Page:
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The Engineers Versus the Economists: The Disunity of Technocracy in Indonesian Development Sulfikar Amir Bulletin of Science Technology Society 2008; 28; 316 originally published online Jun 10, 2008; DOI: 10.1177/0270467608319591 The online version of this article can be found at: http://bst.sagepub.com/cgi/content/abstract/28/4/316

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The Engineers Versus the Economists The Disunity of Technocracy in Indonesian Development

Bulletin of Science, Technology & Society Volume 28 Number 4 August 2008 316-323 © 2008 Sage Publications 10.1177/0270467608319591 http://bsts.sagepub.com hosted at http://online.sagepub.com

Sulfikar Amir Nanyang Technological University This article observes the competition between two groups of technocrats in Indonesia during the New Order era that has hitherto afflicted national policy making. The first group is the engineers who advocate technology-based development strategy. The other group is the market-oriented economists who promote a comparative-advantages approach in development policies. The rivalry between these technocratic groups occurs in the arenas of policy-making process and bureaucratic structure. To explain how such a clash has emerged, this article offers a notion of disunity of technocracy to examine different logics, rationalities, and argumentations used by each group. It emphasizes that this confrontation is rooted in the epistemological foundations of technocratic expertise. Keywords: Indonesia; disunity of technocracy; development policy; Habibienomics; Widjojonomics; epistemological boundary; policy incoherency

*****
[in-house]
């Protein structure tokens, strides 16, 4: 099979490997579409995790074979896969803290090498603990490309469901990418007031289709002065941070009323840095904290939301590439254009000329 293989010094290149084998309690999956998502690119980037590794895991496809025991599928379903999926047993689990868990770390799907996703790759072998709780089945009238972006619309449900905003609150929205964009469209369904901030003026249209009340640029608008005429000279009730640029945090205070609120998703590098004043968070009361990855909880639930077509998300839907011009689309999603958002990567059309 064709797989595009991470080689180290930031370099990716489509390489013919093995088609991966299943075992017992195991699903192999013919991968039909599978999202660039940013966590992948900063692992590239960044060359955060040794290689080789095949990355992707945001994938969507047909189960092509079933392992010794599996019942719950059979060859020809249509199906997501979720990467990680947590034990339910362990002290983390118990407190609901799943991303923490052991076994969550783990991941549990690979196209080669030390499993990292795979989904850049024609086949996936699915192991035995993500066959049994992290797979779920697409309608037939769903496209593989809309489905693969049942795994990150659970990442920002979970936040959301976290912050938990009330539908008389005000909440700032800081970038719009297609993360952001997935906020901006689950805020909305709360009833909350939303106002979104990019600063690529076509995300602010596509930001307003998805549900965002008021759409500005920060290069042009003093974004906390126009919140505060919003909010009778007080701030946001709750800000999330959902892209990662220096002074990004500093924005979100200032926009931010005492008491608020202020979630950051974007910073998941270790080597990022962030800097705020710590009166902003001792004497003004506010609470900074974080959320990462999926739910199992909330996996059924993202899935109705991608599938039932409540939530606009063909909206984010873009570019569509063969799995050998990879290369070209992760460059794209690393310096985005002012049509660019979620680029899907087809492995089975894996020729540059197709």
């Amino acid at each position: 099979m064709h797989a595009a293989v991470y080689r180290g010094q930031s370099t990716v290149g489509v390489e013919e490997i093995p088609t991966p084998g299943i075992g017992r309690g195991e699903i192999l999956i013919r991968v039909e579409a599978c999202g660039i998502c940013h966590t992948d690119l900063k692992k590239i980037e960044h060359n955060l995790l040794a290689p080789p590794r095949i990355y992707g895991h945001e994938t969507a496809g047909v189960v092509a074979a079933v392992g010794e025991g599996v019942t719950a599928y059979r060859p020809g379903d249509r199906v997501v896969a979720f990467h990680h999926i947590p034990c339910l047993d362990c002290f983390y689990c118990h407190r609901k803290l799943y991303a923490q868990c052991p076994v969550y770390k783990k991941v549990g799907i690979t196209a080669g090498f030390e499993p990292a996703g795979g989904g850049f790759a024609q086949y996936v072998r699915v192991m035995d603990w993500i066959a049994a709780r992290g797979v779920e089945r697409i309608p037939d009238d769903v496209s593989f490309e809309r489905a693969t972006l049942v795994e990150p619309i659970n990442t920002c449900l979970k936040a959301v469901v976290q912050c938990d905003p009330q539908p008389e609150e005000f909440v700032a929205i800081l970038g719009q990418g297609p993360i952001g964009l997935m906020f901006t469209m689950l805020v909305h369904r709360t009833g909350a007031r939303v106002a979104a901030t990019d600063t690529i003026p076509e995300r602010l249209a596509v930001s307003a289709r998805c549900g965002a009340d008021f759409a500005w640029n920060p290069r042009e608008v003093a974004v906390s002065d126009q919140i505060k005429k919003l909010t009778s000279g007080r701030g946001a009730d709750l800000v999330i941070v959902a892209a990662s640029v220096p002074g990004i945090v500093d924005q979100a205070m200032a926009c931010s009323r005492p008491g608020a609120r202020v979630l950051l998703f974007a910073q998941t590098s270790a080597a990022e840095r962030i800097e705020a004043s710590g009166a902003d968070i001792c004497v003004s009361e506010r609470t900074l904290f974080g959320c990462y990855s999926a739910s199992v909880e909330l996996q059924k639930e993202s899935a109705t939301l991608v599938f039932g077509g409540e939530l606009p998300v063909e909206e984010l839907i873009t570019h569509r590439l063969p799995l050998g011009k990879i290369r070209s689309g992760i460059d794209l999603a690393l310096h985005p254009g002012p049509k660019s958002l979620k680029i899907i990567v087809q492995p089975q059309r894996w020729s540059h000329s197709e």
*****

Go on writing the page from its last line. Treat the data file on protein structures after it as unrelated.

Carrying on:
echnocracy is founded upon the use of expert knowledge in public decision making. Born to modern science, it has become a pillar underpinning systems of governance. Technocratic methods operate as indispensable tools for modern governments to create social order, granting technocrats a powerful role in determining how public policies are conceived through a set of problem-solving methods relying on scientific knowledge (Winner, 1977). Yet, as political scientist Frank Fischer (1990) has noted, despite rational approaches used in the practice of technocracy, it is difficult to separate technocracy completely from politics and to sterilize it of ideological biases. This is especially the case in Indonesia’s New Order in which two groups of leading technocrats, the engineers, led by Bacharuddin Jusuf Habibie, and the economists, led by Widjojo Nitisastro,1 were engaged in a struggle over national development policy. The two groups brought in different views not merely on the issue of which economic sectors should be put on priority over others, but more principally, the way development ought to be pursued. Consequently, this has turned the practice of technocracy into a field of contestation between the engineers and the economists. For both imposed their own technocratic agendas on policy making. This article presents an account of one crucial episode in the history of technocracy in Indonesia that

continues to shape politics of policy making to date. To explain how such rivalry between these expert groups has emerged, this article offers a notion of disunity of technocracy. It is drawn from a critical framework used by science and technology studies scholars in identify